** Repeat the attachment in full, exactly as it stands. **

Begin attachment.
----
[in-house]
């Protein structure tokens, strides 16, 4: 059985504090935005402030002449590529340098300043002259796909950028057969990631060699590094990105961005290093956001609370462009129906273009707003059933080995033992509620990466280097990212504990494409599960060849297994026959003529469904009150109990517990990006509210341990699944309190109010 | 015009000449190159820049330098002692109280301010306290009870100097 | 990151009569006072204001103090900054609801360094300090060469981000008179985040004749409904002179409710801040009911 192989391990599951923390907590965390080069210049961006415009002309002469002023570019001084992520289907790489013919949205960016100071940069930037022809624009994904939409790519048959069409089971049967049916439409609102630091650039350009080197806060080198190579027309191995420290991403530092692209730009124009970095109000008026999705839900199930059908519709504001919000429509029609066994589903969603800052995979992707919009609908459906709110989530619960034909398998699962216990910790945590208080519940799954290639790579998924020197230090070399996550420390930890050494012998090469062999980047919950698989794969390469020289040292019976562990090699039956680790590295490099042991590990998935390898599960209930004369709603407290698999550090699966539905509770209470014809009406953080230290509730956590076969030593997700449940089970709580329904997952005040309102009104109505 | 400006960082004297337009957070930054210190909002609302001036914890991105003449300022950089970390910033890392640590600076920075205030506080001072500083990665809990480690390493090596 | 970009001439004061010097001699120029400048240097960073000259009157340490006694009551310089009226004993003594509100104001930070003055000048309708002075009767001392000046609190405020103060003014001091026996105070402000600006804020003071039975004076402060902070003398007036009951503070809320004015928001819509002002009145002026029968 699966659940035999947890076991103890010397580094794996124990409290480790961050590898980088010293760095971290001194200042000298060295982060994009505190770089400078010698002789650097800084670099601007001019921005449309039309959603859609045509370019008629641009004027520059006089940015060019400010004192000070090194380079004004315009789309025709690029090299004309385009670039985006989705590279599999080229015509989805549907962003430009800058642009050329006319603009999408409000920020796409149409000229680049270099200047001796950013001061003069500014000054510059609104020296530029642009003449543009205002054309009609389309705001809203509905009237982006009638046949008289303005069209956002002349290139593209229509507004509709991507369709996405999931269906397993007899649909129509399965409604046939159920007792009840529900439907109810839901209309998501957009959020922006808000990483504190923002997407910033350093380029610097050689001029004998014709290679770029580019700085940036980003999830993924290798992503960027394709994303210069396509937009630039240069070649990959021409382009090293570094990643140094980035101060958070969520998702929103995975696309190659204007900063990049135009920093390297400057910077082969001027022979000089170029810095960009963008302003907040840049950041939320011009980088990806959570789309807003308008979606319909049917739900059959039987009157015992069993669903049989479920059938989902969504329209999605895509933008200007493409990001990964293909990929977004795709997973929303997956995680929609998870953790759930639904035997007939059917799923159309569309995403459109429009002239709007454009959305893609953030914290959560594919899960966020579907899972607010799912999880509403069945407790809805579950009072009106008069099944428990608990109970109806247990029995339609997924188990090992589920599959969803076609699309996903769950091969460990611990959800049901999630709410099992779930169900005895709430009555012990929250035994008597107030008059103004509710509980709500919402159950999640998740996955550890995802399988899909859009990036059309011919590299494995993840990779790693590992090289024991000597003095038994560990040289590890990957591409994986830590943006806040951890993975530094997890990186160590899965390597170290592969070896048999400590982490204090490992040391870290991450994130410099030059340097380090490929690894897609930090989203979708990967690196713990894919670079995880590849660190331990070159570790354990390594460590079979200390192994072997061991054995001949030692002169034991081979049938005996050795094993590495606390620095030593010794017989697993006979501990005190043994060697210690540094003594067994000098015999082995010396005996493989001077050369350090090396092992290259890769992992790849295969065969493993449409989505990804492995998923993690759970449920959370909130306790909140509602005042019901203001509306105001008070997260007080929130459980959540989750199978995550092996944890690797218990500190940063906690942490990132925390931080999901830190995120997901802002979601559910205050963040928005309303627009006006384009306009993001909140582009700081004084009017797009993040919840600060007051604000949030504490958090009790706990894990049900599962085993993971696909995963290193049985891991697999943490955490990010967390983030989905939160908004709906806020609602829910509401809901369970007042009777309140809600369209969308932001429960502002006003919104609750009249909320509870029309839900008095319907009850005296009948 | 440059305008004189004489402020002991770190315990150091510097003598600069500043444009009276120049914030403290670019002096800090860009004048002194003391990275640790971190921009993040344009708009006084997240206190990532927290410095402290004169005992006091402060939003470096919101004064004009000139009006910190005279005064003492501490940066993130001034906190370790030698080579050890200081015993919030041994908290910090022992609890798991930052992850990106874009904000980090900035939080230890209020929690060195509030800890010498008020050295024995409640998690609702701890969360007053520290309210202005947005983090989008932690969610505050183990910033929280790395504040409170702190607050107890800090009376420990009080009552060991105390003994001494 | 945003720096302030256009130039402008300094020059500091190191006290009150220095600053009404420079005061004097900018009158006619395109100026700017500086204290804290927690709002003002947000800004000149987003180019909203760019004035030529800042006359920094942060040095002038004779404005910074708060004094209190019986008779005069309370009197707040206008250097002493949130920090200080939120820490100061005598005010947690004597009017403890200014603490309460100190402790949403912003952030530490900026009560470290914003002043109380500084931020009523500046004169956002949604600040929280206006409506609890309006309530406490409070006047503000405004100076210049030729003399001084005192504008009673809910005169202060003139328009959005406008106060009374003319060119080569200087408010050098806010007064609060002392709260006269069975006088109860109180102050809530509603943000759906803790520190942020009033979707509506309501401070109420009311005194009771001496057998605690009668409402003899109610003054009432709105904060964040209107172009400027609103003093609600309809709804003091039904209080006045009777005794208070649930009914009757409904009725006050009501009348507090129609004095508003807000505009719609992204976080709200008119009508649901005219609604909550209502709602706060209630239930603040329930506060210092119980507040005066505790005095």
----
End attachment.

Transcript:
[in-house]
């Protein structure tokens, strides 16, 4: 059985504090935005402030002449590529340098300043002259796909950028057969990631060699590094990105961005290093956001609370462009129906273009707003059933080995033992509620990466280097990212504990494409599960060849297994026959003529469904009150109990517990990006509210341990699944309190109010 | 015009000449190159820049330098002692109280301010306290009870100097 | 990151009569006072204001103090900054609801360094300090060469981000008179985040004749409904002179409710801040009911 192989391990599951923390907590965390080069210049961006415009002309002469002023570019001084992520289907790489013919949205960016100071940069930037022809624009994904939409790519048959069409089971049967049916439409609102630091650039350009080197806060080198190579027309191995420290991403530092692209730009124009970095109000008026999705839900199930059908519709504001919000429509029609066994589903969603800052995979992707919009609908459906709110989530619960034909398998699962216990910790945590208080519940799954290639790579998924020197230090070399996550420390930890050494012998090469062999980047919950698989794969390469020289040292019976562990090699039956680790590295490099042991590990998935390898599960209930004369709603407290698999550090699966539905509770209470014809009406953080230290509730956590076969030593997700449940089970709580329904997952005040309102009104109505 | 400006960082004297337009957070930054210190909002609302001036914890991105003449300022950089970390910033890392640590600076920075205030506080001072500083990665809990480690390493090596 | 970009001439004061010097001699120029400048240097960073000259009157340490006694009551310089009226004993003594509100104001930070003055000048309708002075009767001392000046609190405020103060003014001091026996105070402000600006804020003071039975004076402060902070003398007036009951503070809320004015928001819509002002009145002026029968 699966659940035999947890076991103890010397580094794996124990409290480790961050590898980088010293760095971290001194200042000298060295982060994009505190770089400078010698002789650097800084670099601007001019921005449309039309959603859609045509370019008629641009004027520059006089940015060019400010004192000070090194380079004004315009789309025709690029090299004309385009670039985006989705590279599999080229015509989805549907962003430009800058642009050329006319603009999408409000920020796409149409000229680049270099200047001796950013001061003069500014000054510059609104020296530029642009003449543009205002054309009609389309705001809203509905009237982006009638046949008289303005069209956002002349290139593209229509507004509709991507369709996405999931269906397993007899649909129509399965409604046939159920007792009840529900439907109810839901209309998501957009959020922006808000990483504190923002997407910033350093380029610097050689001029004998014709290679770029580019700085940036980003999830993924290798992503960027394709994303210069396509937009630039240069070649990959021409382009090293570094990643140094980035101060958070969520998702929103995975696309190659204007900063990049135009920093390297400057910077082969001027022979000089170029810095960009963008302003907040840049950041939320011009980088990806959570789309807003308008979606319909049917739900059959039987009157015992069993669903049989479920059938989902969504329209999605895509933008200007493409990001990964293909990929977004795709997973929303997956995680929609998870953790759930639904035997007939059917799923159309569309995403459109429009002239709007454009959305893609953030914290959560594919899960966020579907899972607010799912999880509403069945407790809805579950009072009106008069099944428990608990109970109806247990029995339609997924188990090992589920599959969803076609699309996903769950091969460990611990959800049901999630709410099992779930169900005895709430009555012990929250035994008597107030008059103004509710509980709500919402159950999640998740996955550890995802399988899909859009990036059309011919590299494995993840990779790693590992090289024991000597003095038994560990040289590890990957591409994986830590943006806040951890993975530094997890990186160590899965390597170290592969070896048999400590982490204090490992040391870290991450994130410099030059340097380090490929690894897609930090989203979708990967690196713990894919670079995880590849660190331990070159570790354990390594460590079979200390192994072997061991054995001949030692002169034991081979049938005996050795094993590495606390620095030593010794017989697993006979501990005190043994060697210690540094003594067994000098015999082995010396005996493989001077050369350090090396092992290259890769992992790849295969065969493993449409989505990804492995998923993690759970449920959370909130306790909140509602005042019901203001509306105001008070997260007080929130459980959540989750199978995550092996944890690797218990500190940063906690942490990132925390931080999901830190995120997901802002979601559910205050963040928005309303627009006006384009306009993001909140582009700081004084009017797009993040919840600060007051604000949030504490958090009790706990894990049900599962085993993971696909995963290193049985891991697999943490955490990010967390983030989905939160908004709906806020609602829910509401809901369970007042009777309140809600369209969308932001429960502002006003919104609750009249909320509870029309839900008095319907009850005296009948 | 440059305008004189004489402020002991770190315990150091510097003598600069500043444009009276120049914030403290670019002096800090860009004048002194003391990275640790971190921009993040344009708009006084997240206190990532927290410095402290004169005992006091402060939003470096919101004064004009000139009006910190005279005064003492501490940066993130001034906190370790030698080579050890200081015993919030041994908290910090022992609890798991930052992850990106874009904000980090900035939080230890209020929690060195509030800890010498008020050295024995409640998690609702701890969360007053520290309210202005947005983090989008932690969610505050183990910033929280790395504040409170702190607050107890800090009376420990009080009552060991105390003994001494 | 945003720096302030256009130039402008300094020059500091190191006290009150220095600053009404420079005061004097900018009158006619395109100026700017500086204290804290927690709002003002947000800004000149987003180019909203760019004035030529800042006359920094942060040095002038004779404005910074708060004094209190019986008779005069309370009197707040206008250097002493949130920090200080939120820490100061005598005010947690004597009017403890200014603490309460100190402790949403912003952030530490900026009560470290914003002043109380500084931020009523500046004169956002949604600040929280206006409506609890309006309530406490409070006047503000405004100076210049030729003399001084005192504008009673809910005169202060003139328009959005406008106060009374003319060119080569200087408010050098806010007064609060002392709260006269069975006088109860109180102050809530509603943000759906803790520190942020009033979707509506309501401070109420009311005194009771001496057998605690009668409402003899109610003054009432709105904060964040209107172009400027609103003093609600309809709804003091039904209080006045009777005794208070649930009914009757409904009725006050009501009348507090129609004095508003807000505009719609992204976080709200008119009508649901005219609604909550209502709602706060209630239930603040329930506060210092119980507040005066505790005095």